Why is the Knight first in the General Prologue and first to tell a tale?
The Knight is first to be described in the General Prologue because he is the highest on the social scale, being closest to belonging to the highest estate, the aristocracy. The Knight’s nobility derives from the courtly and Christian values he has sworn to uphold: truth, honor, freedom, and courtesy. The Knight’s Tale comes first because he has drawn the shortest straw of the group, although the narrator’s comment that the Knight drew the shortest straw “[were] it by aventure, or sort, or cas [whether by chance, luck, or destiny]” seems to suggest that he feels that it was not by chance at all that the Knight tells his tale first (General Prologue, 844).
What makes the Pardoner so offensive?
The Pardoner is the most controversial of all the pilgrims for four reasons: his work, his sin (greed), his unrepentant pride, and his sexuality. The Pardoner’s job—giving people written absolution from sin—was a dubious profession in medieval Europe. As he reveals in his Prologue, the Pardoner is well aware that he himself is covetous, which is the very sin against which he preaches in order to con people into giving him money. What makes him so distasteful to the other characters, especially the Host, is that fact that he is so proud of his vice. In the General Prologue, the narrator suggests that the Pardoner’s sexual orientation is ambiguous, which means that he occupies an even further marginalized position in fourteenth-century society.
1. Compare the Miller’s Tale with either the Reeve’s Tale or the Summoner’s Tale. What are the different characteristics that make each tale a fabliau? Consider comic timing, plot intricacy, and the cast of characters within the tale.
2. Is the Wife of Bath meant to contradict the misogynist (woman-hating) ideas of her time, or to uphold them? Use the text to back up your argument.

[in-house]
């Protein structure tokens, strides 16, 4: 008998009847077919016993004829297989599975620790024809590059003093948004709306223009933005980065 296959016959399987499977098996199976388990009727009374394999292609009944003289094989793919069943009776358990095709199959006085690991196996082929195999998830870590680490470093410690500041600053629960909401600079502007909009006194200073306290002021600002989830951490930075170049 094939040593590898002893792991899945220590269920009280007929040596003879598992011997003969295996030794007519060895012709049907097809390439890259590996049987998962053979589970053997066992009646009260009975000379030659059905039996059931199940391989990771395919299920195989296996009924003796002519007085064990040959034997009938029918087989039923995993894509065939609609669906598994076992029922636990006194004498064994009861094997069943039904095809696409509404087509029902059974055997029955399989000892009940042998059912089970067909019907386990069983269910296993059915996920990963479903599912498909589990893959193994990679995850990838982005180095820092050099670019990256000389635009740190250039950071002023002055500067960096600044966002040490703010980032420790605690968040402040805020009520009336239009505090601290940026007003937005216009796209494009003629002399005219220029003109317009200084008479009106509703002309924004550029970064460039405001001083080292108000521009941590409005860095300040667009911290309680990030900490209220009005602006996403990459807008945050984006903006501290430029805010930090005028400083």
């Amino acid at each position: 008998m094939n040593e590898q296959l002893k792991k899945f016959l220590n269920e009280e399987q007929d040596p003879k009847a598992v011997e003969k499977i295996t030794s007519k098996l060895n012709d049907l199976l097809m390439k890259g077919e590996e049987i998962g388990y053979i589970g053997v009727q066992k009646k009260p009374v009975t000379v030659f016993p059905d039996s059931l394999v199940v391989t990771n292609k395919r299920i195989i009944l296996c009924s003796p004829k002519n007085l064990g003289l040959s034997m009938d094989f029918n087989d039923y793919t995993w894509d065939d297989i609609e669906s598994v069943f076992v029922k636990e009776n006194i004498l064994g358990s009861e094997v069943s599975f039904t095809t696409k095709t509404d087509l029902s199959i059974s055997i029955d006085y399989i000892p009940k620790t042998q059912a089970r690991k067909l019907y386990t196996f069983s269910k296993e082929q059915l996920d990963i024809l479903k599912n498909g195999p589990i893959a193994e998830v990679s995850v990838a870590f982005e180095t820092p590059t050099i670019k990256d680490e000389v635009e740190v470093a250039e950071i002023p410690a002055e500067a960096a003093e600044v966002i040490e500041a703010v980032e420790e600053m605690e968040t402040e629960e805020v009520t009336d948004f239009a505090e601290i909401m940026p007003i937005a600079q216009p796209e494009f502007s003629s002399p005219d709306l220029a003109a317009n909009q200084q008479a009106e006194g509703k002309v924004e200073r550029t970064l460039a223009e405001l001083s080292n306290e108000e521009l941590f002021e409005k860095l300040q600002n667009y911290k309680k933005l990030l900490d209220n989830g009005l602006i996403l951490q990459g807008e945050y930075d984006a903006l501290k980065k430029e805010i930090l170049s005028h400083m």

3. Compare the ideals of courtly love in the Knight’s Tale with those in the Wife of Bath’s Tale. How are they different? How are they the same? Is there a difference in the way the female characters act in the two tales?
4. How does Chaucer conceive of ancient history and belief systems in the Knight’s Tale? How is his vision anachronistic? How does he attempt to make it less so? What is the function of time and the seasons in the tale?
his story begins off with him telling everyone about drunken Flemish people.
then talks about their vices
he is very hypercritical
story is about a guy who poisons everyone else so that he could have all the gold
his tale ends with him trying to sell relics even though he told everyone in his prologue that they are fake
46 out of 107 people found this helpful
I'm not finding any hint as to which side Chaucer took regarding the Peasants Revolt, the poor or the rich. Opinion based question I'm sure but I couldn't even begin to say. Any ideas?
2 out of 5 people found this helpful
After further inspection I'd like to point out that John doesn't actually seem all that jealous. Just because the narrator says he is doesn't mean his actions point that way. He leaves Alisoun alone with Nicholas and he lets her listen to Absolon's love song.
Perhaps John is simple "sely" or naive, rather than jealous. He says he loves her more than his life, so maybe John is just blinded to her betrayal because he loves his wife so much. That might be a better moral to the story. He still cares about the earthly world (his wife) mor
1 out of 1 people found this helpful